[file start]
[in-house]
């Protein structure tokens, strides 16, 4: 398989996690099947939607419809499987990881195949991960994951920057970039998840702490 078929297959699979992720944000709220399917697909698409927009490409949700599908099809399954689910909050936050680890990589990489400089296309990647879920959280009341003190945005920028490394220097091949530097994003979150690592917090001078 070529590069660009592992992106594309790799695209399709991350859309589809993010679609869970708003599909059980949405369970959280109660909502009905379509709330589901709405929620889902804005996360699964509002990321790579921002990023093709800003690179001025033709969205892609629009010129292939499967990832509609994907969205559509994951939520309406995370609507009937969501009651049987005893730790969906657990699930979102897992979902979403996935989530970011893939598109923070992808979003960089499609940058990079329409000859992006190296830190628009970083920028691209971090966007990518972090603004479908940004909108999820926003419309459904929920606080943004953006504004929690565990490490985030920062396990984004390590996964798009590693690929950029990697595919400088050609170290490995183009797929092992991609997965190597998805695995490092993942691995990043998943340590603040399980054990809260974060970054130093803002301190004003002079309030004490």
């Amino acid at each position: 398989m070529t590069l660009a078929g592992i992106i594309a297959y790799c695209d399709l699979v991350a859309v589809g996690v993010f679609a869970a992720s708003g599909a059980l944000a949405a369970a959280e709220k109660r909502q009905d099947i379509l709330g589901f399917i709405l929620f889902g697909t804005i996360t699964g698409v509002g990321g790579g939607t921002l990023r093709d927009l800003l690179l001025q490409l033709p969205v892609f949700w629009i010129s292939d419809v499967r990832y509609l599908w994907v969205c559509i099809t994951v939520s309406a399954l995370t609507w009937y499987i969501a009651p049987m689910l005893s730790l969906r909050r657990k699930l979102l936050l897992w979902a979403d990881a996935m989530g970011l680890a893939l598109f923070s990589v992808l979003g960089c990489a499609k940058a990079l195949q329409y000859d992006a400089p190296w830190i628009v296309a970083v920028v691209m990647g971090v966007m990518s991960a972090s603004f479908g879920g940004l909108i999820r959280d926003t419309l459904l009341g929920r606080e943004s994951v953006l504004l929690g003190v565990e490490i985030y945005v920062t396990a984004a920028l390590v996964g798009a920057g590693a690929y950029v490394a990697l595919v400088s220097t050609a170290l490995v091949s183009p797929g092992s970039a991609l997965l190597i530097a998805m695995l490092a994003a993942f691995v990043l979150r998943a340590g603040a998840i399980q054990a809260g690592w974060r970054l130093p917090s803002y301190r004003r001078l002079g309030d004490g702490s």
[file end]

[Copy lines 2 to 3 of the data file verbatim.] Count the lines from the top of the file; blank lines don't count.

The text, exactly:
């Protein structure tokens, strides 16, 4: 398989996690099947939607419809499987990881195949991960994951920057970039998840702490 078929297959699979992720944000709220399917697909698409927009490409949700599908099809399954689910909050936050680890990589990489400089296309990647879920959280009341003190945005920028490394220097091949530097994003979150690592917090001078 070529590069660009592992992106594309790799695209399709991350859309589809993010679609869970708003599909059980949405369970959280109660909502009905379509709330589901709405929620889902804005996360699964509002990321790579921002990023093709800003690179001025033709969205892609629009010129292939499967990832509609994907969205559509994951939520309406995370609507009937969501009651049987005893730790969906657990699930979102897992979902979403996935989530970011893939598109923070992808979003960089499609940058990079329409000859992006190296830190628009970083920028691209971090966007990518972090603004479908940004909108999820926003419309459904929920606080943004953006504004929690565990490490985030920062396990984004390590996964798009590693690929950029990697595919400088050609170290490995183009797929092992991609997965190597998805695995490092993942691995990043998943340590603040399980054990809260974060970054130093803002301190004003002079309030004490």
């Amino acid at each position: 398989m070529t590069l660009a078929g592992i992106i594309a297959y790799c695209d399709l699979v991350a859309v589809g996690v993010f679609a869970a992720s708003g599909a059980l944000a949405a369970a959280e709220k109660r909502q009905d099947i379509l709330g589901f399917i709405l929620f889902g697909t804005i996360t699964g698409v509002g990321g790579g939607t921002l990023r093709d927009l800003l690179l001025q490409l033709p969205v892609f949700w629009i010129s292939d419809v499967r990832y509609l599908w994907v969205c559509i099809t994951v939520s309406a399954l995370t609507w009937y499987i969501a009651p049987m689910l005893s730790l969906r909050r657990k699930l979102l936050l897992w979902a979403d990881a996935m989530g970011l680890a893939l598109f923070s990589v992808l979003g960089c990489a499609k940058a990079l195949q329409y000859d992006a400089p190296w830190i628009v296309a970083v920028v691209m990647g971090v966007m990518s991960a972090s603004f479908g879920g940004l909108i999820r959280d926003t419309l459904l009341g929920r606080e943004s994951v953006l504004l929690g003190v565990e490490i985030y945005v920062t396990a984004a920028l390590v996964g798009a920057g590693a690929y950029v490394a990697l595919v400088s220097t050609a170290l490995v091949s183009p797929g092992s970039a991609l997965l190597i530097a998805m695995l490092a994003a993942f691995v990043l979150r998943a340590g603040a998840i399980q054990a809260g690592w974060r970054l130093p917090s803002y301190r004003r001078l002079g309030d004490g702490s």